As predicted, section 44 of the Terrorism Act is dead. In a statement to the House of Commons today, Home Secretary Theresa May said that police officers will no longer able to use stop and search powers under section 44 on individuals, although they will remain for vehicle searches:
Labour's response from the Shadow Home Secretary was predictably depressing: Alan Johnson complained that the European Court of Human Rights' judgement was based on the way the powers were used "some years ago" and claimed that section 44 incidents have "reduced considerably over the last two years". This is a line straight from the Association of Chief Police Officers, who argued in June that since a review in December 2008, "practice advice [had been] issued to forces, supported by training" and "no errors have been found in the application process [of section 44] since that date".
Since last Wednesday, I have sought urgent legal advice and consulted police forces. In order to comply with the judgement – but avoid pre-empting the review of counter-terrorism legislation – I have decided to introduce interim guidelines for the police.
I am therefore changing the test for authorisation for the use of section 44 powers from requiring a search to be ‘expedient’ for the prevention of terrorism, to the stricter test of it being ‘necessary’ for that purpose. And, most importantly, I am introducing a new suspicion threshold.
Officers will no longer be able to search individuals using section 44 powers. Instead, they will have to rely on section 43 powers – which require officers to reasonably suspect the person to be a terrorist.
And officers will only be able to use section 44 in relation to the searches of vehicles. I will only confirm these authorisations where they are considered to be necessary, and officers will only be able to use them when they have ‘reasonable suspicion’.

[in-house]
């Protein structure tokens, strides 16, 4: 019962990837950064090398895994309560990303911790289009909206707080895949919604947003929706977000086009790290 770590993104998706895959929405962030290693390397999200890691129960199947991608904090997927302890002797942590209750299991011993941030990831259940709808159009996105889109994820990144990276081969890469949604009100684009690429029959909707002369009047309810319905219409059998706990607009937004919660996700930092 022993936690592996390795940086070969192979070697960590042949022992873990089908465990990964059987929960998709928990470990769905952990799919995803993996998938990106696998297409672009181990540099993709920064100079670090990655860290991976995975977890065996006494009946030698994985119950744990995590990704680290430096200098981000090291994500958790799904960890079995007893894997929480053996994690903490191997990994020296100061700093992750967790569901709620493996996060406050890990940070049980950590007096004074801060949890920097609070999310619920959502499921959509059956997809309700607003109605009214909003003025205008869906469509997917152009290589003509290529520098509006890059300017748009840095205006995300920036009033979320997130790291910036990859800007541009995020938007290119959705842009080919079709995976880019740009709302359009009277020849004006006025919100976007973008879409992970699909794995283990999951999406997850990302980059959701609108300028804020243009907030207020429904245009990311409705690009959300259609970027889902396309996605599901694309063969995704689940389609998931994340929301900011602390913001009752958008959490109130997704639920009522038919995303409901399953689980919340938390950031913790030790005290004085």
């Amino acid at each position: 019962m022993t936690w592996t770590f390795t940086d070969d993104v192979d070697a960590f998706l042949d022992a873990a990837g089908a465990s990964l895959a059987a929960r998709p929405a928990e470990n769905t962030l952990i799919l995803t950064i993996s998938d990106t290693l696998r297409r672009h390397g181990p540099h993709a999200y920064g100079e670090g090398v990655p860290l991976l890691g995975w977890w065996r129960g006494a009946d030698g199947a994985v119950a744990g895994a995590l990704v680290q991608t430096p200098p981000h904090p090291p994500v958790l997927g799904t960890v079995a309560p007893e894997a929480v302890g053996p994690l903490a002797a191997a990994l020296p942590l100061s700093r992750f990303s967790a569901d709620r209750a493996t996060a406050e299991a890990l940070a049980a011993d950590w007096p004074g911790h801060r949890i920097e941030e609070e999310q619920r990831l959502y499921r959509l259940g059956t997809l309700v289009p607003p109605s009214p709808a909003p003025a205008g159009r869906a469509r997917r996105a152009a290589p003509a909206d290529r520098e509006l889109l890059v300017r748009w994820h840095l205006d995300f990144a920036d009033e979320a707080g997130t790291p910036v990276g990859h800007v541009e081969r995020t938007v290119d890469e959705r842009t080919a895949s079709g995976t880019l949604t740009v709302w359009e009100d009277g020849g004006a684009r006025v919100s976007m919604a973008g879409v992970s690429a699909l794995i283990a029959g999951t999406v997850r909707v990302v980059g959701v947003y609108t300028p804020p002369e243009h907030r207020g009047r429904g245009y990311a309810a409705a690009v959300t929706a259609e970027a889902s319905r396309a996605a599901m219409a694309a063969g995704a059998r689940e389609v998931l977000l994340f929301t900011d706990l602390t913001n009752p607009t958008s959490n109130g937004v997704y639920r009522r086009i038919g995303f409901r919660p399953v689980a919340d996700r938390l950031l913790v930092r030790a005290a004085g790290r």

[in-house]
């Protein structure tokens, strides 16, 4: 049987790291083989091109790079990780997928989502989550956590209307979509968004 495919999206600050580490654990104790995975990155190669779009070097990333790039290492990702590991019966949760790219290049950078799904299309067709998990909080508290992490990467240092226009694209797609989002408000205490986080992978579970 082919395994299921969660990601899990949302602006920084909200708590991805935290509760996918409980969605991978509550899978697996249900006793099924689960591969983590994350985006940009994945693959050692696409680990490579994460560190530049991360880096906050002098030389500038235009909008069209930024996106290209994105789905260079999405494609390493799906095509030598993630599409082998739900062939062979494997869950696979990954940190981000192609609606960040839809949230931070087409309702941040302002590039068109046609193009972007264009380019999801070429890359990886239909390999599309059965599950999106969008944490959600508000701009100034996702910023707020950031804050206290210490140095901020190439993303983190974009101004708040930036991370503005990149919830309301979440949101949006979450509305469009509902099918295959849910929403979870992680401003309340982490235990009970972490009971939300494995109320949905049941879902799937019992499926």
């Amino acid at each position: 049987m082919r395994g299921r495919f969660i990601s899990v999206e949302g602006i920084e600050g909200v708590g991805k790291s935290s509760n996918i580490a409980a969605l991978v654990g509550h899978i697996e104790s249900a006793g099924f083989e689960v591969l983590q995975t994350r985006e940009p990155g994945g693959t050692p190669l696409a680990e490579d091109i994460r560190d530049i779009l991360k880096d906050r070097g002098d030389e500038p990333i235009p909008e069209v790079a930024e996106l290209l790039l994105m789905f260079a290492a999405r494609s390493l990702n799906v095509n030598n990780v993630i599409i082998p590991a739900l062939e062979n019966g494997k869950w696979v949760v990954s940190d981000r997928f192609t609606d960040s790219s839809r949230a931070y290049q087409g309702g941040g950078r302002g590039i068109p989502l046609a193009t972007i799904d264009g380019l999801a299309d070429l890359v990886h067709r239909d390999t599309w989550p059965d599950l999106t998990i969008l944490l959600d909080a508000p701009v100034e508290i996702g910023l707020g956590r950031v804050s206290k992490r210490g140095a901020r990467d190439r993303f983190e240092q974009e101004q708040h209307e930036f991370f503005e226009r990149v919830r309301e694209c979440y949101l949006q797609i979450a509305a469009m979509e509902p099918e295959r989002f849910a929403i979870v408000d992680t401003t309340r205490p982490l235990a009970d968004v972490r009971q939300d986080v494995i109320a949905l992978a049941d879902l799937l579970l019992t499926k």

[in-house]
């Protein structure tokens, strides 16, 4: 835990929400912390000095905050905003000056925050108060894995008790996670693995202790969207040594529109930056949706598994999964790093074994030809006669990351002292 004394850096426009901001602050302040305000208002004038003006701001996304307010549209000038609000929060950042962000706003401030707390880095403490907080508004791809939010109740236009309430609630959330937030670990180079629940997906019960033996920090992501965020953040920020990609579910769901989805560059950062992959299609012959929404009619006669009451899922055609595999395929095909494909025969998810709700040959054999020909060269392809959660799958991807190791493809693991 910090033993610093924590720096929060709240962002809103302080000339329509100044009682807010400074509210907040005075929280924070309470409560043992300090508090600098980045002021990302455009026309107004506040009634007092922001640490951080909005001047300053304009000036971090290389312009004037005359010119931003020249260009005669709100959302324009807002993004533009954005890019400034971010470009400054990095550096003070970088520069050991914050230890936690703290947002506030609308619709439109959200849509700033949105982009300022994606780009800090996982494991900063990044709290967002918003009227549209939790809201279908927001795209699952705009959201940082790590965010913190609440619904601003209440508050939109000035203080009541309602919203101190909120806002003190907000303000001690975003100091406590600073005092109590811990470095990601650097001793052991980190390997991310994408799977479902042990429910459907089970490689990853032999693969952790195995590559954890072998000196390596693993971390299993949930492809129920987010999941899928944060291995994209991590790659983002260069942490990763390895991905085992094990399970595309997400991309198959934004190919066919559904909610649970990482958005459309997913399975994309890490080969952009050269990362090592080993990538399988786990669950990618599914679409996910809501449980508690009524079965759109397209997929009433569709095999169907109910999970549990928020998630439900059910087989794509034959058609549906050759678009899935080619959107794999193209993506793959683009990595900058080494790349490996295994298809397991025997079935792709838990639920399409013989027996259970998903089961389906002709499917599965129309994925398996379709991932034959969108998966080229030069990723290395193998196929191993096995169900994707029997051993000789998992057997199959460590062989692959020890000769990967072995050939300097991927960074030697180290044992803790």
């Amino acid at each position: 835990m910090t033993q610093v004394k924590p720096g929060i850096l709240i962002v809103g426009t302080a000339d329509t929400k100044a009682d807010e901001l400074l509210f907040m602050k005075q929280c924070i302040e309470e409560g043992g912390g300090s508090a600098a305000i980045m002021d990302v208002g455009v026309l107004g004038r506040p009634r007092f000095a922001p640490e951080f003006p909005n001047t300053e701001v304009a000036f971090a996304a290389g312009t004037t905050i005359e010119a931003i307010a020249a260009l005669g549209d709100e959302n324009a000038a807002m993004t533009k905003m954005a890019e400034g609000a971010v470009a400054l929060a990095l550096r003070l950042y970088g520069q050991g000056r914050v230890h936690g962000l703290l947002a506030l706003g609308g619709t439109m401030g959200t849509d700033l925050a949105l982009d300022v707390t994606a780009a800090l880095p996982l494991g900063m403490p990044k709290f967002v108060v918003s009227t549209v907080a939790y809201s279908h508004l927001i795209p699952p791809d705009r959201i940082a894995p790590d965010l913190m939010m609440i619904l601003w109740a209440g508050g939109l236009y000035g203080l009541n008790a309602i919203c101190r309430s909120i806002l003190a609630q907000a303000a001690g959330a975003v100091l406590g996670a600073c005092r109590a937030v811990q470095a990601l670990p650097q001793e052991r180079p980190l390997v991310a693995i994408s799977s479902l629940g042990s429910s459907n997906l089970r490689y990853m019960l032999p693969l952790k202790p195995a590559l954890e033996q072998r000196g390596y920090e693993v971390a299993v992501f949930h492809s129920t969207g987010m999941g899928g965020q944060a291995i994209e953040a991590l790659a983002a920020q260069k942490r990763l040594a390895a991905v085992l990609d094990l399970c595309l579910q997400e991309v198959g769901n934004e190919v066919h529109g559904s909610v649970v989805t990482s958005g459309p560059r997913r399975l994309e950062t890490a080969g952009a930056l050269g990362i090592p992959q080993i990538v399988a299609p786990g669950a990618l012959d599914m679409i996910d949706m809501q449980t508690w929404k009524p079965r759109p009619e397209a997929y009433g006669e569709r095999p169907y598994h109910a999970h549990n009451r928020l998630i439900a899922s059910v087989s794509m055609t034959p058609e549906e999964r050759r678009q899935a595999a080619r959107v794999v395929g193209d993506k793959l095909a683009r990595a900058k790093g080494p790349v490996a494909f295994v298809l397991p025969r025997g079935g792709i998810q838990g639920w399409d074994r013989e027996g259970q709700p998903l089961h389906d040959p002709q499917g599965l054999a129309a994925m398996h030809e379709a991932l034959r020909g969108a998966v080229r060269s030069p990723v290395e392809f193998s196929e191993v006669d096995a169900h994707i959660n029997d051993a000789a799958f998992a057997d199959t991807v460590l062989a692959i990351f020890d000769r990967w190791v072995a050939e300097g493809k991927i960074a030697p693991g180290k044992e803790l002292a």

These interim measures will bring section 44 stop and search powers fully into line with the European Court’s judgement. They will provide operational clarity for the police. And they will last until we have completed our review of counter-terrorism laws.
Clearly neither ACPO or Johnson are aware of the arrest of a press photographer covering climate change activists at London City Airport or the stop and search of the Tory MP for Croydon, Andrew Pelling under section 44, both in early 2009.
Nevertheless, the suspension of section 44 powers seems like good news, but one problem with guidelines is that they can be ignored. In December 2009, the head of ACPO's Media Advisory Group, Andrew Trotter, issued guidance to police forces about the use of section 44 and the right of photographers, but within days of this 'clarification', armed police detaining an architectural photographer in the City of London. Then, of course, there is the more recent ill-treatment by police of the young photographer Jules Mattsson, which demonstrated that guidance is far from a priority to some police officers at street-level.
That's why we have to remain vigilant. Let's see whether the government's "interim measures" are adhered to. Equally, we need to see whether the police officers simply rely instead on section 43 powers to stop and search people- it was this part of the Terrorism Act that was used against Mattsson in a another incident just two days ago.